Germain Belzile is a senior associate researcher at the Montreal Economic Institute.
Economists, it’s true, generally agree that imposing a price on greenhouse gas emissions (GHGs) is the most efficient way to reduce them while minimizing the drawbacks associated with intervention.
The devil, however, is in the details. And when you look at the details, the carbon-pricing systems the federal and provincial governments of Canada have put in place leave a lot to be desired.
Three conditions in particular should be met in order for a carbon tax or cap-and-trade plan to be efficient.
First, such a policy should be fiscally neutral, which is to say that a new tax should be offset by other tax reductions, and not be just another way to raise government revenues.
Second, the taxing of GHGs should replace all other policies that have the same objective, such as the regulation of emissions and subsidies for green energy.
Third, a carbon tax should take into account whether our neighbours and competitors have a similar policy.
Are Canada’s carbon-tax policies fiscally neutral?
In some provinces, such as Quebec, carbon-pricing systems explicitly aim to increase government revenues. In British Columbia, the tax was fiscally neutral to begin with, but it is now a net source of revenue for the province.
As for the federal tax, it will be fiscally neutral for households, which will receive 90 per cent of the revenues from the tax, which is more than the estimated amount they will have to pay for their GHG emissions. However, it will not be neutral for companies. The federal government has promised companies assistance that corresponds to less than 10 per cent of the revenues from the tax, but this will be destined solely for small and medium sized businesses.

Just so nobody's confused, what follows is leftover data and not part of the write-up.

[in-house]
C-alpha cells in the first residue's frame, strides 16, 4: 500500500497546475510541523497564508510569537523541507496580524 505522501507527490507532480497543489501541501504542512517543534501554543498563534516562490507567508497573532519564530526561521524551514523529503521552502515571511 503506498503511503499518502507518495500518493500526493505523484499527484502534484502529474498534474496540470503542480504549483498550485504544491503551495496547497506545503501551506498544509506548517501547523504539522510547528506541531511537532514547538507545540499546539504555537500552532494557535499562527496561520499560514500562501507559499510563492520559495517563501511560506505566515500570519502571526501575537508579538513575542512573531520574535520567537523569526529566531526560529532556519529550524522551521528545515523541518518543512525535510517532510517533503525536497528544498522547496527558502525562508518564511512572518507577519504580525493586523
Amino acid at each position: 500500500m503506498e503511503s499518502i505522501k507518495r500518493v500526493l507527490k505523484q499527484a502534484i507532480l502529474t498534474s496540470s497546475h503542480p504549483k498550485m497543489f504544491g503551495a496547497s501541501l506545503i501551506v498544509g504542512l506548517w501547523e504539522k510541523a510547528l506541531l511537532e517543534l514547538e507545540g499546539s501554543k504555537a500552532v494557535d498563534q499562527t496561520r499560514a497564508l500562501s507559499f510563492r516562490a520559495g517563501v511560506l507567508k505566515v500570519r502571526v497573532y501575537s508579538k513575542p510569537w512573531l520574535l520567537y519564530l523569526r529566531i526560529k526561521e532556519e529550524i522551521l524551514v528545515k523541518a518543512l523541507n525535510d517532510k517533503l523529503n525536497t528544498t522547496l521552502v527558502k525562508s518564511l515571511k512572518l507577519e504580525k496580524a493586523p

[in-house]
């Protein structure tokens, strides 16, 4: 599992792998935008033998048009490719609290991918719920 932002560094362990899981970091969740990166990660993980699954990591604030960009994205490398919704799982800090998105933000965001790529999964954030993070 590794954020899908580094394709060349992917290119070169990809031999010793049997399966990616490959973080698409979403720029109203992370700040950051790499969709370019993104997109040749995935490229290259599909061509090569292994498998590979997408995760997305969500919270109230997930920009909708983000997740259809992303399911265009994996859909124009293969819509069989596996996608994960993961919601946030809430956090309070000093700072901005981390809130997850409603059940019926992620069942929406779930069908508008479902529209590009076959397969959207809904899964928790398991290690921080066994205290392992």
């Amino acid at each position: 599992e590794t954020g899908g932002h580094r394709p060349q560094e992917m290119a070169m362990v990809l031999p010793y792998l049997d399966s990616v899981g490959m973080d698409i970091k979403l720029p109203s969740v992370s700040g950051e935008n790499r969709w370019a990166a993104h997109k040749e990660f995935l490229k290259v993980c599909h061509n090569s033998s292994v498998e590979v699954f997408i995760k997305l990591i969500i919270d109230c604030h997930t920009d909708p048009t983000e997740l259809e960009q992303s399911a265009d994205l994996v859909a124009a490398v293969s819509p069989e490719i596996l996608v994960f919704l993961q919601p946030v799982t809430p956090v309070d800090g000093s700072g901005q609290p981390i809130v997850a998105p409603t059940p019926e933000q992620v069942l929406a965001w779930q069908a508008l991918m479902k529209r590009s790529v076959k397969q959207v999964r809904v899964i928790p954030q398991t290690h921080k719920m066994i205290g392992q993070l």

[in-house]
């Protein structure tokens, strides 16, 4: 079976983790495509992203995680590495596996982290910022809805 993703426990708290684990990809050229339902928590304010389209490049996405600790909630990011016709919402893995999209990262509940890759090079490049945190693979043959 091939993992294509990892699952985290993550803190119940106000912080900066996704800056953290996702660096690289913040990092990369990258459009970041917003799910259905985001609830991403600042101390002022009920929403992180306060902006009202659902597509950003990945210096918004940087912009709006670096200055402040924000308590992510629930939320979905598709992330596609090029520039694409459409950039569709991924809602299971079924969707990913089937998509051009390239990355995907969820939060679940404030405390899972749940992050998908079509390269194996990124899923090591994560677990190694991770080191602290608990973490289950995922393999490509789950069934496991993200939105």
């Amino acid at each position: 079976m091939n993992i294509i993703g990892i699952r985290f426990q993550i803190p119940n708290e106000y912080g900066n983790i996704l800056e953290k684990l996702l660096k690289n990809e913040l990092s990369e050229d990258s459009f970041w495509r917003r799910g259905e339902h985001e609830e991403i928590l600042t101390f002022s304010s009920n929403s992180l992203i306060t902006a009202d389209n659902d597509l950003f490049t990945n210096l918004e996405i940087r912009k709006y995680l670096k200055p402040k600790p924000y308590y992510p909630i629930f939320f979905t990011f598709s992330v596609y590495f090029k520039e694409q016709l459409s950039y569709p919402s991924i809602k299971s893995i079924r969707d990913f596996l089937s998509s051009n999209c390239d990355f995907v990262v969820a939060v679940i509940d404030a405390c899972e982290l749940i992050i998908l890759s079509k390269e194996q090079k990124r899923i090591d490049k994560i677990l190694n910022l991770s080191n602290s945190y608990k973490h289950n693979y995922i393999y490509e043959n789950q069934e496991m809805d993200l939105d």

The second condition is not respected either, as governments subsidize a multitude of projects to reduce GHG emissions. In Ontario, the cost of such policies ranges from $100 a tonne for incentives to use trucks and buses that emit fewer GHGs, to $500 a tonne for bike-path subsidies. In Quebec, the cost per tonne of GHGs eliminated through measures financed by the Green Fund averaged around $1,130 a tonne.
There is no good reason for this waste of public funds. These subsidies are more popular than taxing carbon and more politically expedient, but they should be eliminated in favour of the more efficient reduction methods encouraged by carbon pricing.
A carbon tax must also take into account the competitive context of the Canadian economy. Carbon taxation could lead to the displacement of production and investment (and also jobs) toward the United States, where GHG emissions are not taxed everywhere.
Such a scenario could even entail, far from a reduction of global GHG emissions, an actual increase. For example, if aluminum plants in Canada were to close because of the carbon tax, these could be relocated to countries whose environmental record is much worse than ours.
If governments want to reduce Canadian GHG emissions, they have to go about it the right way. Any carbon tax should replace the whole set of other, less efficient policies having the same objective, such as emissions regulations and green-energy subsidies. Any carbon tax should be offset by reductions in individual and corporate-income taxes, which are far more harmful than a carbon tax, since they discourage work, saving and investment. And finally, given that our most direct competitor, the United States, does not tax CO2 emissions, Canadian rates should remain reasonable enough to not lead to the flight of companies and production to other regions.
Canada will not save the planet single-handedly. Keeping this in mind, any public policy aiming to reduce Canada’s contribution to global emissions must be based on sound economic principles. This is not currently the case.